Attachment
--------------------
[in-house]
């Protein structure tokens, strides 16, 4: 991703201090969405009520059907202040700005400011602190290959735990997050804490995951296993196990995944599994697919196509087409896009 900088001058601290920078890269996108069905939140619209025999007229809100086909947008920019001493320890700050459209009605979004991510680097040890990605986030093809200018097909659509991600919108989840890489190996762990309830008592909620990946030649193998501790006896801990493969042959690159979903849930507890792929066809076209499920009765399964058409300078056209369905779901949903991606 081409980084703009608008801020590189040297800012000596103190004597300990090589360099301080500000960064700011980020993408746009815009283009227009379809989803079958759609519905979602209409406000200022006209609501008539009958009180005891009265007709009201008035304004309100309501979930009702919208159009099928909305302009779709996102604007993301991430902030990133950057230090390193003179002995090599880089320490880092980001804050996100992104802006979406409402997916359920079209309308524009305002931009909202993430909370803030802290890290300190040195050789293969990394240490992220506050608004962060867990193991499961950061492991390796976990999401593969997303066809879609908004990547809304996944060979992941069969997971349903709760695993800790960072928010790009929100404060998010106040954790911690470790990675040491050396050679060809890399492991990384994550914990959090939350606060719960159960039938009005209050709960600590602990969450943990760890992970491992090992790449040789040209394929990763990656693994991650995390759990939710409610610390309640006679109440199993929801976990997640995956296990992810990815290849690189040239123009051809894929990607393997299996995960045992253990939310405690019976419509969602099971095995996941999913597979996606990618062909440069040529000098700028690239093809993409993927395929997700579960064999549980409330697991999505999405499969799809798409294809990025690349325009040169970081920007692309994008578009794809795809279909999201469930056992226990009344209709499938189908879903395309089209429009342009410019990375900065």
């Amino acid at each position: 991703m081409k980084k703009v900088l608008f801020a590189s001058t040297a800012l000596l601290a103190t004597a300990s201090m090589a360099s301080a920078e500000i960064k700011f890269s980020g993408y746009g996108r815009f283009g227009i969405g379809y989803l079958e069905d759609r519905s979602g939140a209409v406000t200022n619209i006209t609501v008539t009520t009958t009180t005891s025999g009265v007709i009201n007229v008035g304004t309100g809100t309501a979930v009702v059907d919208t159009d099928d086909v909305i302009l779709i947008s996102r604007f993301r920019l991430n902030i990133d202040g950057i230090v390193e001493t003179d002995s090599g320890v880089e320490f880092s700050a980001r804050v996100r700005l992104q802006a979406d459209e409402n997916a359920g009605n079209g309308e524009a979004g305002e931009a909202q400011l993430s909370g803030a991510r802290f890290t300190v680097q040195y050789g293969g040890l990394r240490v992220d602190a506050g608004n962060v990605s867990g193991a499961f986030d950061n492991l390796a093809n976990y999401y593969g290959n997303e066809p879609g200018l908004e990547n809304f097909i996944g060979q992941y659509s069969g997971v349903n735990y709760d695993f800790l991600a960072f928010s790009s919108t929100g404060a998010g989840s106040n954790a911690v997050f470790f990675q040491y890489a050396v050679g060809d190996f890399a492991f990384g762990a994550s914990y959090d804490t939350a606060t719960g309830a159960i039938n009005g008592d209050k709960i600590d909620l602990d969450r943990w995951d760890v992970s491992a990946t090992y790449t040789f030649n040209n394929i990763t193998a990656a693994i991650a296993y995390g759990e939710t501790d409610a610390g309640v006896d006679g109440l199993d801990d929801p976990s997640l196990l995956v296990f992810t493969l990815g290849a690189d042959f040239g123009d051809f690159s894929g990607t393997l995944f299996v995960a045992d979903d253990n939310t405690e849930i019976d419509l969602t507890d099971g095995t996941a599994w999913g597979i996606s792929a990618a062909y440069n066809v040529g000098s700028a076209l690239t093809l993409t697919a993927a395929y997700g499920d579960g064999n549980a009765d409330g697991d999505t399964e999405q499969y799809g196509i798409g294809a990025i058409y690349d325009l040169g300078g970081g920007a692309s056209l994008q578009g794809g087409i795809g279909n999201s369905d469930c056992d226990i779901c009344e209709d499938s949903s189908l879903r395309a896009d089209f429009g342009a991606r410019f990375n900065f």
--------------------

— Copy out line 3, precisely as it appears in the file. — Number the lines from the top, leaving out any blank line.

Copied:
């Amino acid at each position: 991703m081409k980084k703009v900088l608008f801020a590189s001058t040297a800012l000596l601290a103190t004597a300990s201090m090589a360099s301080a920078e500000i960064k700011f890269s980020g993408y746009g996108r815009f283009g227009i969405g379809y989803l079958e069905d759609r519905s979602g939140a209409v406000t200022n619209i006209t609501v008539t009520t009958t009180t005891s025999g009265v007709i009201n007229v008035g304004t309100g809100t309501a979930v009702v059907d919208t159009d099928d086909v909305i302009l779709i947008s996102r604007f993301r920019l991430n902030i990133d202040g950057i230090v390193e001493t003179d002995s090599g320890v880089e320490f880092s700050a980001r804050v996100r700005l992104q802006a979406d459209e409402n997916a359920g009605n079209g309308e524009a979004g305002e931009a909202q400011l993430s909370g803030a991510r802290f890290t300190v680097q040195y050789g293969g040890l990394r240490v992220d602190a506050g608004n962060v990605s867990g193991a499961f986030d950061n492991l390796a093809n976990y999401y593969g290959n997303e066809p879609g200018l908004e990547n809304f097909i996944g060979q992941y659509s069969g997971v349903n735990y709760d695993f800790l991600a960072f928010s790009s919108t929100g404060a998010g989840s106040n954790a911690v997050f470790f990675q040491y890489a050396v050679g060809d190996f890399a492991f990384g762990a994550s914990y959090d804490t939350a606060t719960g309830a159960i039938n009005g008592d209050k709960i600590d909620l602990d969450r943990w995951d760890v992970s491992a990946t090992y790449t040789f030649n040209n394929i990763t193998a990656a693994i991650a296993y995390g759990e939710t501790d409610a610390g309640v006896d006679g109440l199993d801990d929801p976990s997640l196990l995956v296990f992810t493969l990815g290849a690189d042959f040239g123009d051809f690159s894929g990607t393997l995944f299996v995960a045992d979903d253990n939310t405690e849930i019976d419509l969602t507890d099971g095995t996941a599994w999913g597979i996606s792929a990618a062909y440069n066809v040529g000098s700028a076209l690239t093809l993409t697919a993927a395929y997700g499920d579960g064999n549980a009765d409330g697991d999505t399964e999405q499969y799809g196509i798409g294809a990025i058409y690349d325009l040169g300078g970081g920007a692309s056209l994008q578009g794809g087409i795809g279909n999201s369905d469930c056992d226990i779901c009344e209709d499938s949903s189908l879903r395309a896009d089209f429009g342009a991606r410019f990375n900065f």